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Porcelain Gallbladder

What is a porcelain gallbladder?

The porcelain gallbladder can be defined as the calcification process that occurs at the level of the respective organs. It is believed that this process is brought on by an excessive number of gallstones (the exact mechanism through which the changes occur has yet to be identified). This condition affects primarily women, with middle-age and obesity being two of the most important risk factors. The porcelain gallbladder is also known as the calcifying cholecystitis or cholecystopathia chronica calcarea. The average age at which this condition is diagnosed is 54 years, with a diagnosis age range between 38 and 70 years.

The porcelain gallbladder is considered a variant of the chronic cholecystitis, due to the characteristic morphological aspect. There are different changes that contribute to the gallbladder becoming a porcelain-like vessel, such as the inflammatory scarring that occurs at the level of the gallbladder wall or the dystrophic calcification in the same area. As you will have the opportunity to see below, the removal of the gallbladder is often the main treatment approach. This surgical intervention is known as cholecystectomy.

There are a lot of patients in which the porcelain gallbladder is associated with gallbladder cancer. It is not certain why this association occurs. The incidence of cancer is of 1-6% in all the patients who present a porcelain gallbladder. Other studies have demonstrated that 22-30% of the patients diagnosed with a porcelain gallbladder develop a gallbladder adenocarcinoma.

Causes of Porcelain Gallbladder

There are a number of predisposing factors that increase the risk for the porcelain gallbladder. Among these factors, there are: the cycling of cholesterol, hormonal factors, infections with diverse bacterial agents, sex (females > males) and geographical location.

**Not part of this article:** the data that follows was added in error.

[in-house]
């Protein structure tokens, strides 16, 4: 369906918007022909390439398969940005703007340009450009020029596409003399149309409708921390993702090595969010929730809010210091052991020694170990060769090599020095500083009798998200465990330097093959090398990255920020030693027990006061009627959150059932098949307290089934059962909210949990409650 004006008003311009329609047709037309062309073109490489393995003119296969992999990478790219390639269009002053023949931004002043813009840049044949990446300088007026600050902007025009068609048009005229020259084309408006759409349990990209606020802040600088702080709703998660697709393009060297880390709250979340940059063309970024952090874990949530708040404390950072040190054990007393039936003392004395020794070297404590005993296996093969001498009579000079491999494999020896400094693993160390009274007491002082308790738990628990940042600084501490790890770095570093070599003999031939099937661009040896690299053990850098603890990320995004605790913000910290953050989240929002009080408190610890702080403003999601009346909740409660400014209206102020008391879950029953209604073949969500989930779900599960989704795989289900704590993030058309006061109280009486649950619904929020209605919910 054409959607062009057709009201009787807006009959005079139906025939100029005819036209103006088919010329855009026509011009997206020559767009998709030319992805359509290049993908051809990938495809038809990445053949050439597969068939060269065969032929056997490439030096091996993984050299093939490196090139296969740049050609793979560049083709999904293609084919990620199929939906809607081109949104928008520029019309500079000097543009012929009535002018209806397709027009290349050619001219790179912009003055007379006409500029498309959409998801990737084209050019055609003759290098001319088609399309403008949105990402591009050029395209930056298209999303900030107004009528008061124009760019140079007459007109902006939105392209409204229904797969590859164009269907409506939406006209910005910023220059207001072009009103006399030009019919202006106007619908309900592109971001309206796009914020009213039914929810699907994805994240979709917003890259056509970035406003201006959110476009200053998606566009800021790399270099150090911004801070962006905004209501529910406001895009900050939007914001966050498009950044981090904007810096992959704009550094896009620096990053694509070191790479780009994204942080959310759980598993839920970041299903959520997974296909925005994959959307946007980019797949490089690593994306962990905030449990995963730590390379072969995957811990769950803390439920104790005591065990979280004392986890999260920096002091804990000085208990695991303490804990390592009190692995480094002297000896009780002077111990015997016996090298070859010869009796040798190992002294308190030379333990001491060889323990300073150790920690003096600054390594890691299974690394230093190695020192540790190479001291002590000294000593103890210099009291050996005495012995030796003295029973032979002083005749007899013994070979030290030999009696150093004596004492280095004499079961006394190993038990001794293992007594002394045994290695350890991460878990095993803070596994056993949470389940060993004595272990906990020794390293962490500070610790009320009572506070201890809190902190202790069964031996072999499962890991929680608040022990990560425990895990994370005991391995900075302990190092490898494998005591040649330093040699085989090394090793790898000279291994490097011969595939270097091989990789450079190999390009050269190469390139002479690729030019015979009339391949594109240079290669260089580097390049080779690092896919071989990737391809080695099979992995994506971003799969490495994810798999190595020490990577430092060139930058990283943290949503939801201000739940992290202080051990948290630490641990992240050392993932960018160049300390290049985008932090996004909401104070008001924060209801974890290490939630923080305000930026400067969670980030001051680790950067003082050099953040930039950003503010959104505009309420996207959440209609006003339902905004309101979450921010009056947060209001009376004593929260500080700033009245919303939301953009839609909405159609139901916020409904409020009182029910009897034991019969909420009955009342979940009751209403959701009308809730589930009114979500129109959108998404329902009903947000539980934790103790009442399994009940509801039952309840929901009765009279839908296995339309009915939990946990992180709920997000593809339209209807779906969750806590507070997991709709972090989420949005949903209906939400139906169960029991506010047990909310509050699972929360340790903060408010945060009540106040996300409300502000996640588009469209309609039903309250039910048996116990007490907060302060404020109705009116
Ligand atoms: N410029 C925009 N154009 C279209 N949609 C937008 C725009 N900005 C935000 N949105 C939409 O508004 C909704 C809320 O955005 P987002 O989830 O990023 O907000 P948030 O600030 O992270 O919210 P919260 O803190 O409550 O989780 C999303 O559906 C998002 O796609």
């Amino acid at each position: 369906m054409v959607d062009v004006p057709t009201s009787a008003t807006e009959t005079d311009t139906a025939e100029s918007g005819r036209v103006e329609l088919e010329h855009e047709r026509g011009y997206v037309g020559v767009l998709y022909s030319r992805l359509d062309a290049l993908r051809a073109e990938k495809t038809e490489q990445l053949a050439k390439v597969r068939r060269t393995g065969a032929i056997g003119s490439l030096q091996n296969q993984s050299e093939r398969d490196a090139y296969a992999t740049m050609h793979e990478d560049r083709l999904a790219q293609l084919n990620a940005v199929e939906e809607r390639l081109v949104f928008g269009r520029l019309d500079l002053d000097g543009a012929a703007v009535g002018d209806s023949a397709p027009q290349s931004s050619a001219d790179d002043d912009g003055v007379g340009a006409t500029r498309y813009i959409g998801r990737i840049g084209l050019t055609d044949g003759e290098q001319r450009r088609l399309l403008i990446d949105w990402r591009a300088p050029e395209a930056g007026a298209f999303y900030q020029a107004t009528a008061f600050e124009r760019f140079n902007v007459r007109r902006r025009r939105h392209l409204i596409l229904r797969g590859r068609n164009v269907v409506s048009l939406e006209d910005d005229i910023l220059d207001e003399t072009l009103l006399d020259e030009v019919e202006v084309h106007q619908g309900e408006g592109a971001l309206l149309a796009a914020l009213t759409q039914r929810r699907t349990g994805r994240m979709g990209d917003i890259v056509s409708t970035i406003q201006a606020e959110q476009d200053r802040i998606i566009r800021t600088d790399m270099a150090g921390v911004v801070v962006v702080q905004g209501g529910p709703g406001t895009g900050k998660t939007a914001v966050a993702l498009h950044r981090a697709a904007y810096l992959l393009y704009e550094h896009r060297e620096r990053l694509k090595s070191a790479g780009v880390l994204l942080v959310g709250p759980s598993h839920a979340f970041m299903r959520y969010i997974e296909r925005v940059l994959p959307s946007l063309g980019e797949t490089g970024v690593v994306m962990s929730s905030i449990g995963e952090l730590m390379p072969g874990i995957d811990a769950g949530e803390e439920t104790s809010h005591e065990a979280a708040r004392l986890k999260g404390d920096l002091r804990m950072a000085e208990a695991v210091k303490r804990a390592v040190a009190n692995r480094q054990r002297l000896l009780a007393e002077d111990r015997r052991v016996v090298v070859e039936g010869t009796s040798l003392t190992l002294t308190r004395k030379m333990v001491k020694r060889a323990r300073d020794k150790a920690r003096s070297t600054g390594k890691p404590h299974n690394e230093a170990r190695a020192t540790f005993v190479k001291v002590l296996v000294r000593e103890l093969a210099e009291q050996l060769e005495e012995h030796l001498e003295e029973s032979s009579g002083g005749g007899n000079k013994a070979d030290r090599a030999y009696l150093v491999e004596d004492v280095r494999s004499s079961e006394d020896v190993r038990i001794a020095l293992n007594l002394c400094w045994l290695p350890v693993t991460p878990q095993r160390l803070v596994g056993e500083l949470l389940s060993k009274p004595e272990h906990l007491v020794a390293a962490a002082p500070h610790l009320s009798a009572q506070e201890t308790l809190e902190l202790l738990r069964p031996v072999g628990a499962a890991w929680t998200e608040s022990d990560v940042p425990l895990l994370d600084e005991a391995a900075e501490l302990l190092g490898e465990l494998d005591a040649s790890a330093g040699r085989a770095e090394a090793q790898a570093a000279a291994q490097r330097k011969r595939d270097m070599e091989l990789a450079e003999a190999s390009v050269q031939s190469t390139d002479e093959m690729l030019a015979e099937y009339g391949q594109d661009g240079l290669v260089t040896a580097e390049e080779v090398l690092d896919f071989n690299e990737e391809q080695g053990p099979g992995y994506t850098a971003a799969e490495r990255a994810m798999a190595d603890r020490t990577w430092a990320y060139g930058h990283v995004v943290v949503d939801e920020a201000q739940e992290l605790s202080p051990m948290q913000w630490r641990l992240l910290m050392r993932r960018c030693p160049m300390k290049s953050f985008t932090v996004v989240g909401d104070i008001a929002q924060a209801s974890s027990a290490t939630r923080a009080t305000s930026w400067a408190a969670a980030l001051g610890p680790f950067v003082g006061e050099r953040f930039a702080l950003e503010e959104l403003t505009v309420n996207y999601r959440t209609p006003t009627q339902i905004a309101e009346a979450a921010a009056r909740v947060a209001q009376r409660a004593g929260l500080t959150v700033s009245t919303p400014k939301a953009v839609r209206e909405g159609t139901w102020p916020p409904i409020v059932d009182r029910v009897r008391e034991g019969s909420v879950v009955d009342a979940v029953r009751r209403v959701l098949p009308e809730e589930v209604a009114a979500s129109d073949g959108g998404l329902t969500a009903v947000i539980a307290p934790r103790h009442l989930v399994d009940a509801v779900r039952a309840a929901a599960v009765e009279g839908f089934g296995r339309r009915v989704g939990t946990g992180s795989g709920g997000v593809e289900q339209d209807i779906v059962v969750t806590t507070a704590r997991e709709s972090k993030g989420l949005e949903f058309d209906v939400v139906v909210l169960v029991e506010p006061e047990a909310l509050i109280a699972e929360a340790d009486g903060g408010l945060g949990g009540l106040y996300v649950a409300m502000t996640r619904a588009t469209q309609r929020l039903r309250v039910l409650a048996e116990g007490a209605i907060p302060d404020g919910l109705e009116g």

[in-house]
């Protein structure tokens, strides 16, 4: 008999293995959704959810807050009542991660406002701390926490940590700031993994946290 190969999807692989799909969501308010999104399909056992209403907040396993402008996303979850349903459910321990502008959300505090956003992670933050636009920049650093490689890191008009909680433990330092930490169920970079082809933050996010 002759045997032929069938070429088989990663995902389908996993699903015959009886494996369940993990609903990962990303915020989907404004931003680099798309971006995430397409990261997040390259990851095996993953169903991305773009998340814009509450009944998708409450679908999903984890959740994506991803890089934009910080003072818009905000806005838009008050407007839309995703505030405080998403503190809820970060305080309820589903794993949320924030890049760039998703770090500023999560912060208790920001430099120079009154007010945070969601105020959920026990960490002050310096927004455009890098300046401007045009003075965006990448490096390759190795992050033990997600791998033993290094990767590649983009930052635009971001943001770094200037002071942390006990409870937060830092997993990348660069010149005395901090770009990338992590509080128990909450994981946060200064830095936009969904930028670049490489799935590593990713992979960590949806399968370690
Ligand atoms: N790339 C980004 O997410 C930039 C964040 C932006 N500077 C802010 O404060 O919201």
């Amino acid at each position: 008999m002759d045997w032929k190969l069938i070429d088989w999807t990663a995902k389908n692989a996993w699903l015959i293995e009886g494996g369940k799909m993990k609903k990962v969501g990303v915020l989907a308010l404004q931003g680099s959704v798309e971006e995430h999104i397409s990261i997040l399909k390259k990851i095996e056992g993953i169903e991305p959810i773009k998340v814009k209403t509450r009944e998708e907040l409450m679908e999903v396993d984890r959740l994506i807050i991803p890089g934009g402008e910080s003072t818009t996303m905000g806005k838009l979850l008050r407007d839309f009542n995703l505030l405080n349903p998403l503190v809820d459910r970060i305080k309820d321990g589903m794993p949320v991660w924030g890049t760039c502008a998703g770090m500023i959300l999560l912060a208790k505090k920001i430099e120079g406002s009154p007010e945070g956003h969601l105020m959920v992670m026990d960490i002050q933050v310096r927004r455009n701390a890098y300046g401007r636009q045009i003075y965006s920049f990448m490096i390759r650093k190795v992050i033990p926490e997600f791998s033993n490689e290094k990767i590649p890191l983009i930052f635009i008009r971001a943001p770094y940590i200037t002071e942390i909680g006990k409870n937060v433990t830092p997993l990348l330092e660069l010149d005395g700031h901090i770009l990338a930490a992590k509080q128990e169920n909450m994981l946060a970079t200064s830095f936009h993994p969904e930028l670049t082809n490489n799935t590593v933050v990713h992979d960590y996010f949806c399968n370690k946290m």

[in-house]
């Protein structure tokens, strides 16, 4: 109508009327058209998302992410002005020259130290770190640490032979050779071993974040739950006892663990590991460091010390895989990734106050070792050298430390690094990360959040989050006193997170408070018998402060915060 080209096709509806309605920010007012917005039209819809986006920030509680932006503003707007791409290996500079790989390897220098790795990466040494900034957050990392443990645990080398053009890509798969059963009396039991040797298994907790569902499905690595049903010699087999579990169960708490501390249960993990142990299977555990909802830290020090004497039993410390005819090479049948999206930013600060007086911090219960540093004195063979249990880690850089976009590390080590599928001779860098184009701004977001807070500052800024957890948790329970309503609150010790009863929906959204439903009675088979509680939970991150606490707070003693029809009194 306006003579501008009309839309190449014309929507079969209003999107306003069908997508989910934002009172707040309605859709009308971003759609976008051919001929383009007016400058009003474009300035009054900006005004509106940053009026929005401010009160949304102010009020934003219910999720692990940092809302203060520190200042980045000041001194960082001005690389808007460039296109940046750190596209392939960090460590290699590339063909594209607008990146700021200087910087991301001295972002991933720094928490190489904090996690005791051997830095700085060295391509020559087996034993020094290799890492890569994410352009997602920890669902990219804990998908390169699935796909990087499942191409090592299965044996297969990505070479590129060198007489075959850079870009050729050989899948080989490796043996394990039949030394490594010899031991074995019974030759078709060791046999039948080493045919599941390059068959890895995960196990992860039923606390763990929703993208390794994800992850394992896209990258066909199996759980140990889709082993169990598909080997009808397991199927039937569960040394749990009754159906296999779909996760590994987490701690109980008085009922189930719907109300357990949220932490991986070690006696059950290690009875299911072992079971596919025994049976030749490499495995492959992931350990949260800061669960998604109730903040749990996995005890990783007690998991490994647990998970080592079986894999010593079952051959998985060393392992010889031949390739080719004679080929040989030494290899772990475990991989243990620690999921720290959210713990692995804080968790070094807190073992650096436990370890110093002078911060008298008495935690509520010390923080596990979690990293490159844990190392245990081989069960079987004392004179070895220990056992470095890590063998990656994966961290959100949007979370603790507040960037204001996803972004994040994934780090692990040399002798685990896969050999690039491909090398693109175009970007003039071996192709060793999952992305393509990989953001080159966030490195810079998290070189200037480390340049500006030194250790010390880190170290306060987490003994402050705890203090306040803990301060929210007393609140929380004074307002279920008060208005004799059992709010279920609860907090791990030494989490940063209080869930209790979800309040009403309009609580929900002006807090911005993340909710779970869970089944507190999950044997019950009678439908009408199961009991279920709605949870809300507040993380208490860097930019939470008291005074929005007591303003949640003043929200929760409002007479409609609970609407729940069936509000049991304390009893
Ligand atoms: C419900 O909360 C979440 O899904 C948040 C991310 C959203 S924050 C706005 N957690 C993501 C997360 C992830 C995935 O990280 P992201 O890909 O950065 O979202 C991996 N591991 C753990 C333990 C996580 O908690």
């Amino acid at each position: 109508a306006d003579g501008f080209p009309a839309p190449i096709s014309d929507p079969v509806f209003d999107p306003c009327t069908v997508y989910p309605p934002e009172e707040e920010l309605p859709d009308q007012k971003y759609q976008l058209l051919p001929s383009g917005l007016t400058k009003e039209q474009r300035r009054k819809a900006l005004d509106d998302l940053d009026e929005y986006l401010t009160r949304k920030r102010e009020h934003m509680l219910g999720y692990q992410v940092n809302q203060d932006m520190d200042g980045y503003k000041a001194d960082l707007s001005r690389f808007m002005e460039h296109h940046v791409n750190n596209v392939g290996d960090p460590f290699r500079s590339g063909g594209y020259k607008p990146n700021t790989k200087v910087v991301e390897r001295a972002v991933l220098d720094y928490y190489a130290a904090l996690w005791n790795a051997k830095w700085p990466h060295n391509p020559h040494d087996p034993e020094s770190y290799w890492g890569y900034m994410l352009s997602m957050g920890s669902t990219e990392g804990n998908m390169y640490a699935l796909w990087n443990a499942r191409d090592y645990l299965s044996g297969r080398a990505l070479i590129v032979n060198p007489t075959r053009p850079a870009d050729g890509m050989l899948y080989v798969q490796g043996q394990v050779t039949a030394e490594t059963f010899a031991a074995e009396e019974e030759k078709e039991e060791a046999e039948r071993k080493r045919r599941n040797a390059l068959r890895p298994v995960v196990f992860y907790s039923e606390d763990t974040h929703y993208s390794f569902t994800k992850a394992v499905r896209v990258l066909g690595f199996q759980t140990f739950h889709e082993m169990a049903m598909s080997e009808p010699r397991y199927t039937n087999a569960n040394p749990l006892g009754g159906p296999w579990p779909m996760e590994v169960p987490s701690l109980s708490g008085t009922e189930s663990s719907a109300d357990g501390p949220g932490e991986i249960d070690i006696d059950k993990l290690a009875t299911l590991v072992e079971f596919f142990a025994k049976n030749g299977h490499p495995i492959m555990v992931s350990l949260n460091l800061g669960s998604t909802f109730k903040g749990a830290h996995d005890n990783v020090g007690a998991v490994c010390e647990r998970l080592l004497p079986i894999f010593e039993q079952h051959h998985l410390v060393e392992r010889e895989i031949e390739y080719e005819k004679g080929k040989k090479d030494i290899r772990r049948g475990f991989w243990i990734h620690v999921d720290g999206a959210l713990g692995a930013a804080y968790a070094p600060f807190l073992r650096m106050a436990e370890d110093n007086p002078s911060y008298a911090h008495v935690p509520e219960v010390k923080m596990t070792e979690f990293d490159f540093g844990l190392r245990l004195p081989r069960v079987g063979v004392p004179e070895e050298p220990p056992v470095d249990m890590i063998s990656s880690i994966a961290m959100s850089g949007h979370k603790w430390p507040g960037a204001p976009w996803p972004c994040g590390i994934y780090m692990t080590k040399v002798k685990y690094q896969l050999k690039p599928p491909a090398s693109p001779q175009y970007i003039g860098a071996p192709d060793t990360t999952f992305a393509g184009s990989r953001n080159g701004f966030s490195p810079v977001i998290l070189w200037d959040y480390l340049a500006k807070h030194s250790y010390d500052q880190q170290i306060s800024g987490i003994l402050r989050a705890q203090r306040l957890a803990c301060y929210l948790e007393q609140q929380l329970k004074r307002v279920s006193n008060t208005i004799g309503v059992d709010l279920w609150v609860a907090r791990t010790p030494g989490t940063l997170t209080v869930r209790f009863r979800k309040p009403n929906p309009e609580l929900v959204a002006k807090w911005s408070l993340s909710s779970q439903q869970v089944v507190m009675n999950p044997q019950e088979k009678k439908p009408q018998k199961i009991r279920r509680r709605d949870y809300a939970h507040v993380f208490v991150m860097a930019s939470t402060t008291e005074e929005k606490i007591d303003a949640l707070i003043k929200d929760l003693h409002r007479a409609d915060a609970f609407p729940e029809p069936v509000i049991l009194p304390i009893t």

Even though the exact cause that leads to the porcelain gallbladder is not known, some studies have incriminated the irritation of the gallbladder by the gallstones. The constant irritation seems to lead to a process of chronic inflammation, with calcium deposits appearing at the level of the gallbladder wall. Another theory has suggested that the condition is due to the obstruction of the cystic duct – it is believed that this obstruction leads to the precipitation of calcium carbonate salts. These lead to the bile stagnating in the gallbladder and thus favor the formation of the calcium deposits on the gallbladder walls. Other scientists have presented the calcification of the gallbladder as a dystrophic process, which occurs due to the chronic infection and compromised circulation. It is believed that the circulation is compromised by the presence of cystic duct stones – these can lead to a wide array of changes in the area, such as scarring and hemorrhage. In time, these changes modify the gallbladder wall, leading to the characteristic porcelain gallbladder.

What are the Symptoms of Porcelain Gallbladder?

These are the most common symptoms that appear in patients who suffer from the calcified gallbladder:

  • Abdominal pain
    • The pain is especially present after the person eats
    • Most common area in which the pain appears – right upper quadrant
  • Jaundice (yellow coloring of the skin and eye sclera) – often appears as the first symptom, being followed by the above-mentioned pain in the right upper quadrant of the abdomen